A caste-based system of inequity distinguishes Indian society. One of the cruellest is caste, which deals with a social structure that has defined the Indian civilisation for more than 2,500 years (Macdonell, 1914). In India, caste is extremely important and Indians are split into various castes.
The caste system, according to Periyar E. V. Ramasamy, is incompatible with equality and self-respect. Thanks to Periyar and his social justice campaign, Tamil Nadu, also known as Periyar Land, has got away from caste labels and titles. But, in fact, we must consider if caste labels have been removed from public spaces. It will also look at how, rather than caste destruction, and Facebook promotes caste unity and consolidation. It will look into the caste discourse on Facebook for the following three dominant castes: Nadar, Thevar and Vanniyar. All the aforesaid castes were once subjugated to caste discrimination, and despite many efforts, they were unable to accomplish upliftment.
In the mid-1980s, the Vanniyar Sangam led a series of violent protests claiming a separate reservation for the Vanniyar people. According to the organisation, Vanniyars make up more than 25% of the state’s population, thus they should be awarded at least 20% reserve. They claimed that the Vanniyar people received just 1% of the entire benefits from the OBC reservation of 50%. The leaders of the Vanniyar community resolved to rally the community’s members and start a huge battle (Sruti, 2021).
Kerala’s caste system established a rigorous code of etiquette that was imposed by the monarchy (Gupta, 2017; KD & Manoharan, 2021). Girls were required to bare their chests in front of the upper caste individuals as a sign of esteem. Women from lower castes were denied the privilege to wear clothing that went above their waist (Santhosh, 2020). If Dalits sought to hide their breasts, she would have to pay the ‘Mulakaram’ breast tax. Women from the Chanars (Nadar) were also banned from wearing dresses that went over their waists (Santhosh, 2020). As a result of the various battles and sacrifices made by Nangeli and her husband, the Maharaja of Travancore was forced to issue a royal edict in 1859 allowing all women to cover their bodies (Gupta, 2017; KD & Manoharan, 2021).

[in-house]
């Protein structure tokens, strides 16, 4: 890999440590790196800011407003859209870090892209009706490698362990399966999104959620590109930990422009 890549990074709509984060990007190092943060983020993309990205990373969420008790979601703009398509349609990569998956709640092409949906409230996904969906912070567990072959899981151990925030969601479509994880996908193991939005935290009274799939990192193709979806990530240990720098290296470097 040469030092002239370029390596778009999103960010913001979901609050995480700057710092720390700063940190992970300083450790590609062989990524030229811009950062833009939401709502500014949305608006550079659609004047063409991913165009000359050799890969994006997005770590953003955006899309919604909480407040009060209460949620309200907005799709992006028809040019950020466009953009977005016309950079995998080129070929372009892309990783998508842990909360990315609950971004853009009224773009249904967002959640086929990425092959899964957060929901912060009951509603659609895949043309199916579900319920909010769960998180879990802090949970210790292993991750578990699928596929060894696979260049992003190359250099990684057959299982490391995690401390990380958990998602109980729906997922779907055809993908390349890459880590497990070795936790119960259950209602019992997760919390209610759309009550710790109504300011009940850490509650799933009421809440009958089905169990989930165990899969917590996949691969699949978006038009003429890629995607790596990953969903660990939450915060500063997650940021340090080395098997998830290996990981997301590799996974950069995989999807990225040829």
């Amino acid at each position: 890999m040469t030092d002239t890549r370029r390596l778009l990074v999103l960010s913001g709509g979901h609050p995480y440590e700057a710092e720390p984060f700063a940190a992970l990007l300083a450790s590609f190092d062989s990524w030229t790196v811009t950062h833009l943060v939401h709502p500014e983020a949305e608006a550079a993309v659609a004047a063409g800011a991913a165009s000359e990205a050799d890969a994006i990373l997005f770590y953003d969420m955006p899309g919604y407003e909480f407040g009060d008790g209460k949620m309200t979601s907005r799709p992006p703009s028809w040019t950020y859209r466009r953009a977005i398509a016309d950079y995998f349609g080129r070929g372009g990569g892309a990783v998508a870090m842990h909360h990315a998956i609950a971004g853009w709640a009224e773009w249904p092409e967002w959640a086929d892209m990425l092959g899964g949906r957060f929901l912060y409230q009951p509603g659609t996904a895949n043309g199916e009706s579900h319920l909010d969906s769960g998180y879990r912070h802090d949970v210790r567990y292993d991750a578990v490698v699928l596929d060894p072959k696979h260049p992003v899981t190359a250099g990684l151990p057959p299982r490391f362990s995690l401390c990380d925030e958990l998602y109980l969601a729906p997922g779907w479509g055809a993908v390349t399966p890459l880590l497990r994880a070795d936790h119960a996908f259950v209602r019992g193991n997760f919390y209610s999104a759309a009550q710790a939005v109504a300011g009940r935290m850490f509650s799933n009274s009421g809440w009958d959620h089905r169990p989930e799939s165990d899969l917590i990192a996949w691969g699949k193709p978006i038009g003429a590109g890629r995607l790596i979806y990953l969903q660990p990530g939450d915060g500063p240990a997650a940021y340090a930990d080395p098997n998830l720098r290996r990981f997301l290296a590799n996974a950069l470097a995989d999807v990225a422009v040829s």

The Criminal Tribes Act, established during several eras of British control in India, is a statute that discriminates against specific ethnicities. It was passed for the first time in 1871. It is mostly intended for the North Indian community. This law was enacted on 12 October 1871, against some parts of the Indian community that engaged in piracy. It was established in order to suppress specific thievery communities among Indians by imprisoning them for as long as the authorities desired in order to prevent them from being freed on bond for offences such as theft. Caste males, particularly those aged 16–60, who have been placed on the criminal list, should be monitored by the police. Every day, they will be fingerprinted. Some groups, such as Kallar, Maravar, Ambalakarar and Valaiyar, were included in the fingerprint law among the aforesaid castes. Previously, the above three castes were subjected to caste discrimination; but, as a result of their rise, they are now discriminating against the lower castes.
According to Sadat, social media plays a significant role in socialisation. People typically post news items, blog pieces, events, art and literature, their views, and opinions, and so on on their Twitter or Facebook status updates (Sadat et al., 2014). According to the CSDS Lokniti programme 2019 report, upper castes are more likely to be extremely active on Facebook, WhatsApp, YouTube, Twitter and Instagram than other communities. It was shown that 15% of upper castes had high social media usage, 8% of dalits and 7% of tribal tribes had high usage and 9% of OBC communities had highly used social media (Abbas, 2019). Today’s social media is not the great equaliser that was promised a decade ago (Mandal, 2020). Unfortunately, social media also offers a platform for closet or overtly casteist persons to perpetuate discrimination, spread hatred and sustain casteism under the veil of creating good social media narratives (Vijayaraghavan & Vijayaraghavan, 2021).
The whole individuals are not enthusiastic about a democratic society, so small numbers of people have isolated themselves. They really are not intermingled in with other castes; instead, they are deliberately kept away, and they are curious to talk about their caste pride, caste purity and caste seclusion. No research publications looked at this topic from the standpoint of media and communication. As a result, there is a gap to analyse postings that contain the hashtags #Nadar, #Thevar and #Vanniyar.
In this study, Netnography is used, with the participant observation focusing on online fieldwork. Netnography is an anthropological approach to the study of cultures and civilisations that develop as a result of computer-mediated communication, allowing the researcher to investigate what is publicly available on the Internet. Instead of having any researcher engagement with the online community, the study concentrated on collecting archive data by using existing communications. Thematic analysis is used to examine postings containing the hashtags #Nadar, #Thevar and #Vanniyar.
This article shows how the dominant castes’ otherwise be present in face-to-face interaction, creating a fertile atmosphere for abuse to flourish, especially hate directed towards caste-based postings these days. Decades of ‘conventional’ portrayals, such as those based on caste discrimination and trivialisation, have resulted in this being repeated on social media platforms.